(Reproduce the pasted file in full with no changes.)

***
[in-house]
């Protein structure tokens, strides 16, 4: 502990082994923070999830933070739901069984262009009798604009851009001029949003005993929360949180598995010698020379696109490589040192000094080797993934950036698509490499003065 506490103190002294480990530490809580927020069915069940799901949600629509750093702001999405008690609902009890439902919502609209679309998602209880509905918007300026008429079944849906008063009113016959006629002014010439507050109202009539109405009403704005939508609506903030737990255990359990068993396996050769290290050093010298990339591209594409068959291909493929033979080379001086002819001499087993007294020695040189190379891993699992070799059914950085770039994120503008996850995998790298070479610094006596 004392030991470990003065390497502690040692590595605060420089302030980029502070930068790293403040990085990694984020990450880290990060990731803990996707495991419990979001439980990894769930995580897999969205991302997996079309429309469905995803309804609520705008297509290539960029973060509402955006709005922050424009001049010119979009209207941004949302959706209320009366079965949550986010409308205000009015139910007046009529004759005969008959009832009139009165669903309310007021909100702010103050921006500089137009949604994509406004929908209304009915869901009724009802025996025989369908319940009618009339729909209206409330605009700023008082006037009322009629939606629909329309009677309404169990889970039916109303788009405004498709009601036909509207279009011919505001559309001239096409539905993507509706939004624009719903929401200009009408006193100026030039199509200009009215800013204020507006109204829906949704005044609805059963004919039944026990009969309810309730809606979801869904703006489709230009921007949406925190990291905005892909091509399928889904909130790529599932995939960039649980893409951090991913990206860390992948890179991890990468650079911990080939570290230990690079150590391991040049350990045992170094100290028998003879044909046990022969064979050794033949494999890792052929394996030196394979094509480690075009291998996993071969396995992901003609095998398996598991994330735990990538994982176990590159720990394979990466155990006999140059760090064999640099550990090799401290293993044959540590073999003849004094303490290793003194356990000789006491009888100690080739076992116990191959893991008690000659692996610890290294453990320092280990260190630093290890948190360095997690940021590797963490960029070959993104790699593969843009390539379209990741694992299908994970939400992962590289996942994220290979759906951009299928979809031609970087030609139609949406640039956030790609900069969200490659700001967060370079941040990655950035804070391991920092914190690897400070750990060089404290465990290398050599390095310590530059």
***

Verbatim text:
[in-house]
């Protein structure tokens, strides 16, 4: 502990082994923070999830933070739901069984262009009798604009851009001029949003005993929360949180598995010698020379696109490589040192000094080797993934950036698509490499003065 506490103190002294480990530490809580927020069915069940799901949600629509750093702001999405008690609902009890439902919502609209679309998602209880509905918007300026008429079944849906008063009113016959006629002014010439507050109202009539109405009403704005939508609506903030737990255990359990068993396996050769290290050093010298990339591209594409068959291909493929033979080379001086002819001499087993007294020695040189190379891993699992070799059914950085770039994120503008996850995998790298070479610094006596 004392030991470990003065390497502690040692590595605060420089302030980029502070930068790293403040990085990694984020990450880290990060990731803990996707495991419990979001439980990894769930995580897999969205991302997996079309429309469905995803309804609520705008297509290539960029973060509402955006709005922050424009001049010119979009209207941004949302959706209320009366079965949550986010409308205000009015139910007046009529004759005969008959009832009139009165669903309310007021909100702010103050921006500089137009949604994509406004929908209304009915869901009724009802025996025989369908319940009618009339729909209206409330605009700023008082006037009322009629939606629909329309009677309404169990889970039916109303788009405004498709009601036909509207279009011919505001559309001239096409539905993507509706939004624009719903929401200009009408006193100026030039199509200009009215800013204020507006109204829906949704005044609805059963004919039944026990009969309810309730809606979801869904703006489709230009921007949406925190990291905005892909091509399928889904909130790529599932995939960039649980893409951090991913990206860390992948890179991890990468650079911990080939570290230990690079150590391991040049350990045992170094100290028998003879044909046990022969064979050794033949494999890792052929394996030196394979094509480690075009291998996993071969396995992901003609095998398996598991994330735990990538994982176990590159720990394979990466155990006999140059760090064999640099550990090799401290293993044959540590073999003849004094303490290793003194356990000789006491009888100690080739076992116990191959893991008690000659692996610890290294453990320092280990260190630093290890948190360095997690940021590797963490960029070959993104790699593969843009390539379209990741694992299908994970939400992962590289996942994220290979759906951009299928979809031609970087030609139609949406640039956030790609900069969200490659700001967060370079941040990655950035804070391991920092914190690897400070750990060089404290465990290398050599390095310590530059």